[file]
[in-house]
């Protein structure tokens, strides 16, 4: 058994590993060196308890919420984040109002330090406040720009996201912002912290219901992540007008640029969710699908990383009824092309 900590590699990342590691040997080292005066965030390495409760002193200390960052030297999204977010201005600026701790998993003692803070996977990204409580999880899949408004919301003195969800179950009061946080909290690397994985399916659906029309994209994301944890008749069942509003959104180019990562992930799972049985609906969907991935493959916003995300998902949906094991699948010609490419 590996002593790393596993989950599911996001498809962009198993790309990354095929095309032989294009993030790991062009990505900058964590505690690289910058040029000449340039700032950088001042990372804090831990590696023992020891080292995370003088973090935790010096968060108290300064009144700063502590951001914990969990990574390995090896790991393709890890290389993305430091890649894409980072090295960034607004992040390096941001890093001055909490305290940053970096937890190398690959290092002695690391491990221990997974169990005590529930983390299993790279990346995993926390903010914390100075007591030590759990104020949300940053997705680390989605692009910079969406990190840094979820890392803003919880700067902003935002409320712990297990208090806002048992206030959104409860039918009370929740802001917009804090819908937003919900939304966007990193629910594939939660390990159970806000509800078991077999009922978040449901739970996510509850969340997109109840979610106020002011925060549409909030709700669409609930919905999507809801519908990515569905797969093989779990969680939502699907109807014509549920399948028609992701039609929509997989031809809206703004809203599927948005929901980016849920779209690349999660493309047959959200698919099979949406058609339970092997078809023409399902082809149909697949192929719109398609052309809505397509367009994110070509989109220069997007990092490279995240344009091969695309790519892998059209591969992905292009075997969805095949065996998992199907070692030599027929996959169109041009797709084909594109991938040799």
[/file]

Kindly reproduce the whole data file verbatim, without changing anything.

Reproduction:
[in-house]
């Protein structure tokens, strides 16, 4: 058994590993060196308890919420984040109002330090406040720009996201912002912290219901992540007008640029969710699908990383009824092309 900590590699990342590691040997080292005066965030390495409760002193200390960052030297999204977010201005600026701790998993003692803070996977990204409580999880899949408004919301003195969800179950009061946080909290690397994985399916659906029309994209994301944890008749069942509003959104180019990562992930799972049985609906969907991935493959916003995300998902949906094991699948010609490419 590996002593790393596993989950599911996001498809962009198993790309990354095929095309032989294009993030790991062009990505900058964590505690690289910058040029000449340039700032950088001042990372804090831990590696023992020891080292995370003088973090935790010096968060108290300064009144700063502590951001914990969990990574390995090896790991393709890890290389993305430091890649894409980072090295960034607004992040390096941001890093001055909490305290940053970096937890190398690959290092002695690391491990221990997974169990005590529930983390299993790279990346995993926390903010914390100075007591030590759990104020949300940053997705680390989605692009910079969406990190840094979820890392803003919880700067902003935002409320712990297990208090806002048992206030959104409860039918009370929740802001917009804090819908937003919900939304966007990193629910594939939660390990159970806000509800078991077999009922978040449901739970996510509850969340997109109840979610106020002011925060549409909030709700669409609930919905999507809801519908990515569905797969093989779990969680939502699907109807014509549920399948028609992701039609929509997989031809809206703004809203599927948005929901980016849920779209690349999660493309047959959200698919099979949406058609339970092997078809023409399902082809149909697949192929719109398609052309809505397509367009994110070509989109220069997007990092490279995240344009091969695309790519892998059209591969992905292009075997969805095949065996998992199907070692030599027929996959169109041009797709084909594109991938040799």